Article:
2 Comments

  1. Karen

    I actually got pencil and paper and made notes and wrote questions from this topic. We teach sentence stems for some of our sub-pops, why not feedback stems. I keep reading about empowering students but after teaching Jr high for 19 years and now elementary I see we need to teach empowerment. Kiddos seem to want the first answer or the first google link given and some scroll through their education like that. Would love to know more…

  2. Charlene Doland

    Important points. My PBL students get regular feedback from peers and myself. They also get formal (written) feedback from a public audience at the end of each semester. After they have had time to review it, I ask them to identify points they will work on in their next project.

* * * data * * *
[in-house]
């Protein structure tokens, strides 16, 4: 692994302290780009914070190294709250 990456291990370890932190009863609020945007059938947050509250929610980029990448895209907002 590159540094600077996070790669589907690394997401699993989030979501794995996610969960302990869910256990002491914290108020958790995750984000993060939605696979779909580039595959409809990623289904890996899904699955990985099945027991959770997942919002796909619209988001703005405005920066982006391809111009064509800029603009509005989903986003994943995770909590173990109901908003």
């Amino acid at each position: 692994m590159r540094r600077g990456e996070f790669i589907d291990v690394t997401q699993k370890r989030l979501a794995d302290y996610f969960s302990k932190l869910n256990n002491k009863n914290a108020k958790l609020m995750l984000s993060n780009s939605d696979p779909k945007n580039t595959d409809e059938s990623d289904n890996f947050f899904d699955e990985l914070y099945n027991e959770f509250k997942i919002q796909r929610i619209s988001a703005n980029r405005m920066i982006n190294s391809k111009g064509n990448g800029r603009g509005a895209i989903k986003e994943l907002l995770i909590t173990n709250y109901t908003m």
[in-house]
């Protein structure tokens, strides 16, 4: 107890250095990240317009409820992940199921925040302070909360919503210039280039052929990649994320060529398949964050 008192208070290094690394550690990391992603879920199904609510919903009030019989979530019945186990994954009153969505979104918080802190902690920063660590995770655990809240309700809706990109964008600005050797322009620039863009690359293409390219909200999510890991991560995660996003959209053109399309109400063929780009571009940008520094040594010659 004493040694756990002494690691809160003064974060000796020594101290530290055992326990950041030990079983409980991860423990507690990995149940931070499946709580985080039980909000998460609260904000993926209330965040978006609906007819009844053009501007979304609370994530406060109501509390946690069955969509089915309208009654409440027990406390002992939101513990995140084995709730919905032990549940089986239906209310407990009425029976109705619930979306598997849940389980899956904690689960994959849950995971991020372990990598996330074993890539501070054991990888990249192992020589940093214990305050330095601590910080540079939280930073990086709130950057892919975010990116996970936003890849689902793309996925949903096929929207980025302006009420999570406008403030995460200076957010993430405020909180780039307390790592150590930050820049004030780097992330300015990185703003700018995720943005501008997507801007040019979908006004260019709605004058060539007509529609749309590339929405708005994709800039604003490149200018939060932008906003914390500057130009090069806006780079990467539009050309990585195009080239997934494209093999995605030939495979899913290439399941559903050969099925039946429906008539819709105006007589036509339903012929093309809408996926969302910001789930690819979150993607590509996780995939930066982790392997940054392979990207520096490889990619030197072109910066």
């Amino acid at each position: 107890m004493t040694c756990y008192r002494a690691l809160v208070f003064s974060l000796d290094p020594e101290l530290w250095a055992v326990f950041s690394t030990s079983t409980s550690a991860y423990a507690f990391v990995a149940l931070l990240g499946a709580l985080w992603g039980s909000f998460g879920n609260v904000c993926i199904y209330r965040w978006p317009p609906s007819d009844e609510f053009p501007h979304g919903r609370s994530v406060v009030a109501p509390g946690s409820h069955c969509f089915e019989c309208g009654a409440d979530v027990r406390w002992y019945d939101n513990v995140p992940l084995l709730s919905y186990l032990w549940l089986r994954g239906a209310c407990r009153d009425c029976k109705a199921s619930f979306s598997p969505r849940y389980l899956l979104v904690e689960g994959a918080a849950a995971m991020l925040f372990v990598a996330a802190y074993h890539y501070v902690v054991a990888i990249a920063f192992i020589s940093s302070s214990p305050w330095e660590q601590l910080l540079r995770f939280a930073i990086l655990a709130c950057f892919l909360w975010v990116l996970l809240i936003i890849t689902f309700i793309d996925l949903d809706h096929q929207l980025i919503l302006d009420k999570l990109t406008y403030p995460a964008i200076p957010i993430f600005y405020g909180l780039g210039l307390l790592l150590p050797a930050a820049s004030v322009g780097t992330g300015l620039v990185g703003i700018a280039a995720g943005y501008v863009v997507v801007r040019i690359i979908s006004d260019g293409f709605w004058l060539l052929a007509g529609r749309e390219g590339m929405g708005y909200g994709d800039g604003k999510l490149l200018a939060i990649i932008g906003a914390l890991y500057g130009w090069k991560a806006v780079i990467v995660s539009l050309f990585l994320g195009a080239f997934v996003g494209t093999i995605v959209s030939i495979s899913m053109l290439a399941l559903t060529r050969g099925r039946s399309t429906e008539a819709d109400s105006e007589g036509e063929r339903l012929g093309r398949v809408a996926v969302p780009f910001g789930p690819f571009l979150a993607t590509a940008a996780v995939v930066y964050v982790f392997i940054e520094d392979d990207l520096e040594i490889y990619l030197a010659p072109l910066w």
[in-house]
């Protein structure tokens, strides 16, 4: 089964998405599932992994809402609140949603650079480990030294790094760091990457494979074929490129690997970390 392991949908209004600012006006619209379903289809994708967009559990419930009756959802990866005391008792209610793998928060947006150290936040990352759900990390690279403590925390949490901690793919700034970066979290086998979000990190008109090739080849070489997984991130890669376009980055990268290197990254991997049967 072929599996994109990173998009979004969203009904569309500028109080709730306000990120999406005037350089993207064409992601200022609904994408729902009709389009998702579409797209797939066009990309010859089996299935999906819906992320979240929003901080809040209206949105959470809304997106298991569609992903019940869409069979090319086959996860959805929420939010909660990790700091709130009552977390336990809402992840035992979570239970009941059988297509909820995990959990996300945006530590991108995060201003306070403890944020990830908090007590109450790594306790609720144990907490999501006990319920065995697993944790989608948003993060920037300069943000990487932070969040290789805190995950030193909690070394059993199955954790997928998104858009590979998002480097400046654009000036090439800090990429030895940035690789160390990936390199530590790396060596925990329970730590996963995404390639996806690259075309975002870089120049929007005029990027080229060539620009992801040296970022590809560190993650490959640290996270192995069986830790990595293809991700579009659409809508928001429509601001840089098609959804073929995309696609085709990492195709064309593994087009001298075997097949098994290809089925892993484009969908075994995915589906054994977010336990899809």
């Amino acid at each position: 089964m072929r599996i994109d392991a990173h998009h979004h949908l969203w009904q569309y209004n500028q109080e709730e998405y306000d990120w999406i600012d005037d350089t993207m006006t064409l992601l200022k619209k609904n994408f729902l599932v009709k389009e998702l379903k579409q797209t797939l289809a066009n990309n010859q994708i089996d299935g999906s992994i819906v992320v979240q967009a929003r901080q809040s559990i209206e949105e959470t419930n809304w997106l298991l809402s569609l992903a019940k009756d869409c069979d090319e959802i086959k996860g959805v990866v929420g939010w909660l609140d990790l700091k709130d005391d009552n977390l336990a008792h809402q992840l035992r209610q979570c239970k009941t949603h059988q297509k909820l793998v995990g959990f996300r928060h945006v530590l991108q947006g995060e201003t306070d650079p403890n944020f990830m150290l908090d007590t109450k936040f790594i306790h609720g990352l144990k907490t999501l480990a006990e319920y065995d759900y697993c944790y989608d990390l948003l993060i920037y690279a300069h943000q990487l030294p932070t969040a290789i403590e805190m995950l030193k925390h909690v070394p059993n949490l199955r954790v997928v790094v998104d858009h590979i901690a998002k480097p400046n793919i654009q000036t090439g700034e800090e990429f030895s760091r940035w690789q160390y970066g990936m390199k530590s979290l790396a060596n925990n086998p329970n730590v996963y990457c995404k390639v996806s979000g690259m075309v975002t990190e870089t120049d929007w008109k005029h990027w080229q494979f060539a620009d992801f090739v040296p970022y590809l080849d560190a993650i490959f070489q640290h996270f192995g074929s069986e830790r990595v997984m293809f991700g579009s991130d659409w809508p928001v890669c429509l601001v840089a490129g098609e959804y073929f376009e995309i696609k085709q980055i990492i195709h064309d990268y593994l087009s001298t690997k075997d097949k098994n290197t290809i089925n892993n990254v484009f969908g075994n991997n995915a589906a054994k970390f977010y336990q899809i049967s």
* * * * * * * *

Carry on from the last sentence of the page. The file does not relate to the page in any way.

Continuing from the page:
I also learned a lesson about feedback from a student a few years ago who was working on a National History Day project (that advanced to the national level). She had received feedback from judges at the regional level, much of which she took to heart and applied to the next iteration of her project. However, there was one point she deliberately chose to IGNORE. She explained her rationale and why she didn’t think that particular change would be beneficial to the quality of our project.

    The lesson to me is that we need to THINK about the feedback we receive and not blindly accept it. Do we believe it will enhance our work? Ultimately, it is our work and we need to stay true to it.

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